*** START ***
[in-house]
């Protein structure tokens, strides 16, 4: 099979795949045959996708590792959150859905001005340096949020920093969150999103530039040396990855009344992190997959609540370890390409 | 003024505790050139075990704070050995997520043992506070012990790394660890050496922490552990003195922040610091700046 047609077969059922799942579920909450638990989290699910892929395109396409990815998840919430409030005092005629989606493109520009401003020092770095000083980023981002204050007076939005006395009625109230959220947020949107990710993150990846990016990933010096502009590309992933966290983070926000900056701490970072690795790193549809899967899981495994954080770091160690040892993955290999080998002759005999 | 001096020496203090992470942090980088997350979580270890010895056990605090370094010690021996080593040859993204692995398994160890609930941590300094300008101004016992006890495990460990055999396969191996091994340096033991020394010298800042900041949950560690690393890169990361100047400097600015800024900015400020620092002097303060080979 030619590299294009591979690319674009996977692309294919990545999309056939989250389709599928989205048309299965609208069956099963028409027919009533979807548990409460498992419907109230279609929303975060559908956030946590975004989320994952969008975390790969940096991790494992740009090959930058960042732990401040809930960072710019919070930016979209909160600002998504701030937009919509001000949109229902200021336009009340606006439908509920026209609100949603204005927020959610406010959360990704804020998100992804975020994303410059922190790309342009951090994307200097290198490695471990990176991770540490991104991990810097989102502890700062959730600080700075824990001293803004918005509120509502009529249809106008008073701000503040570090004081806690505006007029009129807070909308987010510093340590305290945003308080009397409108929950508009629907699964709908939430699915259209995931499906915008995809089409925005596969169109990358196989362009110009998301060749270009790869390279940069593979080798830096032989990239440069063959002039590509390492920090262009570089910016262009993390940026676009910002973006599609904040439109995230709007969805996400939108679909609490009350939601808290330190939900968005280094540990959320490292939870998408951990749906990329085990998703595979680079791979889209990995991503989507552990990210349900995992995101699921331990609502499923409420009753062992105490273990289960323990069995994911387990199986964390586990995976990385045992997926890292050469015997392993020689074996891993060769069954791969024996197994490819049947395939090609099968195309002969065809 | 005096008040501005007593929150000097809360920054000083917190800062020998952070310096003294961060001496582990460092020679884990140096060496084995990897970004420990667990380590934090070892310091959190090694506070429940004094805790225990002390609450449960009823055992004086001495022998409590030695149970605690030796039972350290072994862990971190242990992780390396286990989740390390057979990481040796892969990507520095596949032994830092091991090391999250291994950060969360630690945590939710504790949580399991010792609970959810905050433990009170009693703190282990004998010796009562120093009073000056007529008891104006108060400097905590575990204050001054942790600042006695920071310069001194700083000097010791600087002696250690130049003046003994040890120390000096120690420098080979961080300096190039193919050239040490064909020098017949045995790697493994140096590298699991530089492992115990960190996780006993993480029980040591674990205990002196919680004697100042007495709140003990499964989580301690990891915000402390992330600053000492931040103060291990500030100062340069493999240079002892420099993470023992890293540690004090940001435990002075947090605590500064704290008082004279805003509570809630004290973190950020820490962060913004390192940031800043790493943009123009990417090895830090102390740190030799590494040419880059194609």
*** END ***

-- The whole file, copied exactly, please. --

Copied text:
[in-house]
């Protein structure tokens, strides 16, 4: 099979795949045959996708590792959150859905001005340096949020920093969150999103530039040396990855009344992190997959609540370890390409 | 003024505790050139075990704070050995997520043992506070012990790394660890050496922490552990003195922040610091700046 047609077969059922799942579920909450638990989290699910892929395109396409990815998840919430409030005092005629989606493109520009401003020092770095000083980023981002204050007076939005006395009625109230959220947020949107990710993150990846990016990933010096502009590309992933966290983070926000900056701490970072690795790193549809899967899981495994954080770091160690040892993955290999080998002759005999 | 001096020496203090992470942090980088997350979580270890010895056990605090370094010690021996080593040859993204692995398994160890609930941590300094300008101004016992006890495990460990055999396969191996091994340096033991020394010298800042900041949950560690690393890169990361100047400097600015800024900015400020620092002097303060080979 030619590299294009591979690319674009996977692309294919990545999309056939989250389709599928989205048309299965609208069956099963028409027919009533979807548990409460498992419907109230279609929303975060559908956030946590975004989320994952969008975390790969940096991790494992740009090959930058960042732990401040809930960072710019919070930016979209909160600002998504701030937009919509001000949109229902200021336009009340606006439908509920026209609100949603204005927020959610406010959360990704804020998100992804975020994303410059922190790309342009951090994307200097290198490695471990990176991770540490991104991990810097989102502890700062959730600080700075824990001293803004918005509120509502009529249809106008008073701000503040570090004081806690505006007029009129807070909308987010510093340590305290945003308080009397409108929950508009629907699964709908939430699915259209995931499906915008995809089409925005596969169109990358196989362009110009998301060749270009790869390279940069593979080798830096032989990239440069063959002039590509390492920090262009570089910016262009993390940026676009910002973006599609904040439109995230709007969805996400939108679909609490009350939601808290330190939900968005280094540990959320490292939870998408951990749906990329085990998703595979680079791979889209990995991503989507552990990210349900995992995101699921331990609502499923409420009753062992105490273990289960323990069995994911387990199986964390586990995976990385045992997926890292050469015997392993020689074996891993060769069954791969024996197994490819049947395939090609099968195309002969065809 | 005096008040501005007593929150000097809360920054000083917190800062020998952070310096003294961060001496582990460092020679884990140096060496084995990897970004420990667990380590934090070892310091959190090694506070429940004094805790225990002390609450449960009823055992004086001495022998409590030695149970605690030796039972350290072994862990971190242990992780390396286990989740390390057979990481040796892969990507520095596949032994830092091991090391999250291994950060969360630690945590939710504790949580399991010792609970959810905050433990009170009693703190282990004998010796009562120093009073000056007529008891104006108060400097905590575990204050001054942790600042006695920071310069001194700083000097010791600087002696250690130049003046003994040890120390000096120690420098080979961080300096190039193919050239040490064909020098017949045995790697493994140096590298699991530089492992115990960190996780006993993480029980040591674990205990002196919680004697100042007495709140003990499964989580301690990891915000402390992330600053000492931040103060291990500030100062340069493999240079002892420099993470023992890293540690004090940001435990002075947090605590500064704290008082004279805003509570809630004290973190950020820490962060913004390192940031800043790493943009123009990417090895830090102390740190030799590494040419880059194609």